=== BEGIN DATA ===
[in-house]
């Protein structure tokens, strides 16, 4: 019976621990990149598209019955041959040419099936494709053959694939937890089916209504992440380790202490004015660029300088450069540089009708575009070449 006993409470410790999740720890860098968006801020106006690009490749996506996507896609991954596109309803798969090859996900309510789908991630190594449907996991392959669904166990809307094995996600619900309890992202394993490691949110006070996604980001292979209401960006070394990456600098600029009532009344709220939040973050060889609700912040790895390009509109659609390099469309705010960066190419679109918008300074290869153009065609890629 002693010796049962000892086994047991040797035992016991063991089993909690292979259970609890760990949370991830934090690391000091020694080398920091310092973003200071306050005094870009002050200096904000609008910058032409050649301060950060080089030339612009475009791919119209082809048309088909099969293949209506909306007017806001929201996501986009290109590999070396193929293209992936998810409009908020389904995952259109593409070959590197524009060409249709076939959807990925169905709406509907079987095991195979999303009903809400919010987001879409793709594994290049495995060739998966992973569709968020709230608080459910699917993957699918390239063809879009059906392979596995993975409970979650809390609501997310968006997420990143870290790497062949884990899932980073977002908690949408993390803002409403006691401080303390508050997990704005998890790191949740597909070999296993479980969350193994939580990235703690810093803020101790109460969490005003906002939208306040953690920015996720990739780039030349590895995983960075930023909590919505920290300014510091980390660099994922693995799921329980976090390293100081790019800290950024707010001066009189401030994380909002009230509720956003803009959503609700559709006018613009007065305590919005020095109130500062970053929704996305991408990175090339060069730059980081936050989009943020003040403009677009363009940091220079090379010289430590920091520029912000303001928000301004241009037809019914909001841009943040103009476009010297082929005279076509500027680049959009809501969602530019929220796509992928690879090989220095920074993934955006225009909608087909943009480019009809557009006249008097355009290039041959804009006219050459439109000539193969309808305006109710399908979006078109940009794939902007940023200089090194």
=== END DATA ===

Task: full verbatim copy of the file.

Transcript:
[in-house]
């Protein structure tokens, strides 16, 4: 019976621990990149598209019955041959040419099936494709053959694939937890089916209504992440380790202490004015660029300088450069540089009708575009070449 006993409470410790999740720890860098968006801020106006690009490749996506996507896609991954596109309803798969090859996900309510789908991630190594449907996991392959669904166990809307094995996600619900309890992202394993490691949110006070996604980001292979209401960006070394990456600098600029009532009344709220939040973050060889609700912040790895390009509109659609390099469309705010960066190419679109918008300074290869153009065609890629 002693010796049962000892086994047991040797035992016991063991089993909690292979259970609890760990949370991830934090690391000091020694080398920091310092973003200071306050005094870009002050200096904000609008910058032409050649301060950060080089030339612009475009791919119209082809048309088909099969293949209506909306007017806001929201996501986009290109590999070396193929293209992936998810409009908020389904995952259109593409070959590197524009060409249709076939959807990925169905709406509907079987095991195979999303009903809400919010987001879409793709594994290049495995060739998966992973569709968020709230608080459910699917993957699918390239063809879009059906392979596995993975409970979650809390609501997310968006997420990143870290790497062949884990899932980073977002908690949408993390803002409403006691401080303390508050997990704005998890790191949740597909070999296993479980969350193994939580990235703690810093803020101790109460969490005003906002939208306040953690920015996720990739780039030349590895995983960075930023909590919505920290300014510091980390660099994922693995799921329980976090390293100081790019800290950024707010001066009189401030994380909002009230509720956003803009959503609700559709006018613009007065305590919005020095109130500062970053929704996305991408990175090339060069730059980081936050989009943020003040403009677009363009940091220079090379010289430590920091520029912000303001928000301004241009037809019914909001841009943040103009476009010297082929005279076509500027680049959009809501969602530019929220796509992928690879090989220095920074993934955006225009909608087909943009480019009809557009006249008097355009290039041959804009006219050459439109000539193969309808305006109710399908979006078109940009794939902007940023200089090194």